Referring again to FIG. 2, the computing device receives a second user input related to the virtual object (206). More specifically, the second user input is a second user interaction with one or more virtual objects. In an exemplary embodiment, the second user input is to use an input device to enter commands relating to virtual objects and modify object groups. For example, the user can select the prompt 328 shown in FIG. 3C by clicking or double clicking with a mouse, or touching, tapping, or double tapping with a touch screen device. As described above, touch input may be recognized, received, and / or processed using any suitable means known to those skilled in the art. The computing device determines the purpose of the second user input (208) and modifies the object group accordingly. If the purpose of the second user input is to add the virtual object to the object group, the computing device determines whether the object group exists (210). If the object group does not exist, the computing device creates a new object group (212) and adds the virtual object to the new object group (214). If the object group exists, the computing device adds the virtual object to the object group (214). FIG. 3D shows the newly created object group 330. As described above, a new object group 330 is created by the computing device to add the fifth virtual object 310. In the exemplary embodiment, after the virtual object is added (214), the computing device modifies the relationship between the virtual object and the object group stored in the memory area (216). For example, to track which virtual objects are associated with which object groups when assigning unique identifiers to both virtual objects and object groups and creating, modifying, or destroying relationships between them A link may be created in a memory area such as a database.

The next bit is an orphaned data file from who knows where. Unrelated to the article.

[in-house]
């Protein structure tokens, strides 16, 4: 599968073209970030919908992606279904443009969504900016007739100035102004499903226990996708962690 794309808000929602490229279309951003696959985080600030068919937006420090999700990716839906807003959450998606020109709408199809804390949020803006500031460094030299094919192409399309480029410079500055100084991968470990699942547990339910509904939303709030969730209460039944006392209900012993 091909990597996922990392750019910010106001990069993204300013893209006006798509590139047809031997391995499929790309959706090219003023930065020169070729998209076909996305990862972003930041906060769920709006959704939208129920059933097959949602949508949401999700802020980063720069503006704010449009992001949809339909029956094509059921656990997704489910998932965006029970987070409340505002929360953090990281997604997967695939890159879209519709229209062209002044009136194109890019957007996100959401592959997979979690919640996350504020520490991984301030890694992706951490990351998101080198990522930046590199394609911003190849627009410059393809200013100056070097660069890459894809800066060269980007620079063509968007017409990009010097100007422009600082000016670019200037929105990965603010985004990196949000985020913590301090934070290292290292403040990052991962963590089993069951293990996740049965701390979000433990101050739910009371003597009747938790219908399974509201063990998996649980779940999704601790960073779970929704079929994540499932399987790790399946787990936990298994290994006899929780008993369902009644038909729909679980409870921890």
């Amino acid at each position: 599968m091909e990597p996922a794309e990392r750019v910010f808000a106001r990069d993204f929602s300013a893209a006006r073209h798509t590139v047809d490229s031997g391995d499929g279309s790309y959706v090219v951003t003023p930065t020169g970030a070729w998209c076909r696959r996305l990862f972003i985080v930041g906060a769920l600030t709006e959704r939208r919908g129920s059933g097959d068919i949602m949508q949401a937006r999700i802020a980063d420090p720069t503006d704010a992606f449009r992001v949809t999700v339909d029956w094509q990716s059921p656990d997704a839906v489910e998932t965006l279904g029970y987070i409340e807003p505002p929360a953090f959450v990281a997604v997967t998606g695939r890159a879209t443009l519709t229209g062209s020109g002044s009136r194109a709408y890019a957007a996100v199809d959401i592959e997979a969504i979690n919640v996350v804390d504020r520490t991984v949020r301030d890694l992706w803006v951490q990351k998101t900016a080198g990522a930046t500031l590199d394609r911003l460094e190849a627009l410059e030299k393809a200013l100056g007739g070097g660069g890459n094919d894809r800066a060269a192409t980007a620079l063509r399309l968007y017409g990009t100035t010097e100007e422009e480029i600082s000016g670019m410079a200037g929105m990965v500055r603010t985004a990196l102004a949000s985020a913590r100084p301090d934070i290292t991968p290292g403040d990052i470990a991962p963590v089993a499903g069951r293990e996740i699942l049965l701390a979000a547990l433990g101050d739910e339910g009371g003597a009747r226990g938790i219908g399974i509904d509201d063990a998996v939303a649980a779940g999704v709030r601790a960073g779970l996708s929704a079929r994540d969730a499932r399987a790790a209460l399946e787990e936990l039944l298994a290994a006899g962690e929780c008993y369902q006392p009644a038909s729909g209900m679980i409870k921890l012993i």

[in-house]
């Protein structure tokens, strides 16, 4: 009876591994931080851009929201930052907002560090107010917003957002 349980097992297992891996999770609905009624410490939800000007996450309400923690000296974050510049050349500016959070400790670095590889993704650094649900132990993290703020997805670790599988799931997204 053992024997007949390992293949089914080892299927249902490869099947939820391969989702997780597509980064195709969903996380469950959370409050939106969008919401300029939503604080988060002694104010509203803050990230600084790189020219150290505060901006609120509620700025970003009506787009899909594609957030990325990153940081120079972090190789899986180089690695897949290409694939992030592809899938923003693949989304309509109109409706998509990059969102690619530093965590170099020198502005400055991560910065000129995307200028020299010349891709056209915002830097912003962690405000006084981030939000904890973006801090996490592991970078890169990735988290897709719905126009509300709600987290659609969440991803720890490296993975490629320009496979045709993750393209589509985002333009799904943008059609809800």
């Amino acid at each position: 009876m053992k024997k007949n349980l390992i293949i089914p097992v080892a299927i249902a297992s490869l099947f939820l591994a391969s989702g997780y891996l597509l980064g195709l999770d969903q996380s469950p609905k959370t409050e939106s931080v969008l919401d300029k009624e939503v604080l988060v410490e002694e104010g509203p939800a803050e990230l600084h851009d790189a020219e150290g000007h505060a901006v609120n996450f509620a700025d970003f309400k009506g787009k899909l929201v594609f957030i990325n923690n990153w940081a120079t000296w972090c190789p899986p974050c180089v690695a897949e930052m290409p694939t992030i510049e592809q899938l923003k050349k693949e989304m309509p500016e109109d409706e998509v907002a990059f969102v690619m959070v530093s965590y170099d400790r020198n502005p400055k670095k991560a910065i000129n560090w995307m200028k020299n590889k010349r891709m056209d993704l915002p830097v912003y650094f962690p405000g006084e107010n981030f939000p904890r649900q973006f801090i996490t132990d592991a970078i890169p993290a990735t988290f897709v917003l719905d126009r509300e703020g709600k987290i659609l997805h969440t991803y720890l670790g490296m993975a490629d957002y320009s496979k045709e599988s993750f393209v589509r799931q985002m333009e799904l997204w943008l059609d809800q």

In an exemplary embodiment, if the purpose of the second user input is to remove the virtual object from the object group, the computing device removes the virtual object (218) and the virtual object and object stored in the memory area. The relationship with the group is corrected (216). FIG. 3C shows the prompt 328 as an add symbol (+) to add the fifth virtual object 310 to the object group. However, if the fifth virtual object 310 is part of an object group, such as the object group 330, then the prompt 328 is shown as a removal symbol (−) to remove the fifth virtual object 310 from the object group 330 to the user. Encourage

  In an exemplary embodiment, the above steps can be repeated to add additional virtual objects to the object group. For example, in response to another first user interaction, the computing device may display a prompt for a virtual object, such as the fourth virtual object 308 (204). In response to another second user interaction, the computing device may add a fourth virtual object 308 to an object group, such as object group 330, as shown in FIG. 3E.

  FIG. 4 is a flowchart 400 illustrating another embodiment of a computer-implemented method for defining a group of virtual objects. In the exemplary embodiment, the computing device receives drag-and-drop user input (402). User input may be received via an input device such as a mouse or touchpad, or via a touch screen display. Touch input may be recognized, received, and / or processed using any suitable means known to those skilled in the art. The computing device then determines 404 the dragged item.

  If the item is a virtual object or an indicator or identifier associated with the virtual object, the computing device determines the direction in which the virtual object is dragged with respect to the object group (406). For example, referring to FIG. 3E, the computing device may determine whether the fifth virtual object 310 is dragged away from the indicator associated with the object group 330 or whether the indicator associated with the fourth virtual object 308 is an object group. Determine if it is dragged towards the indicator associated with 330. Referring again to FIG. 4, if the indicator is dragged toward the object group, the computing device adds the virtual object to the object group (408). Further, the computer apparatus corrects the relationship between the virtual object and the object group stored in the memory area (410). For example, to track which virtual objects are associated with which object groups when assigning unique identifiers to both virtual objects and object groups and creating, modifying, or destroying relationships between them A link may be created in a memory area such as a database. If the indicator is dragged away from the object group, the computing device removes the virtual object from the object group (412) and modifies the relationship between the virtual object and the object group (410).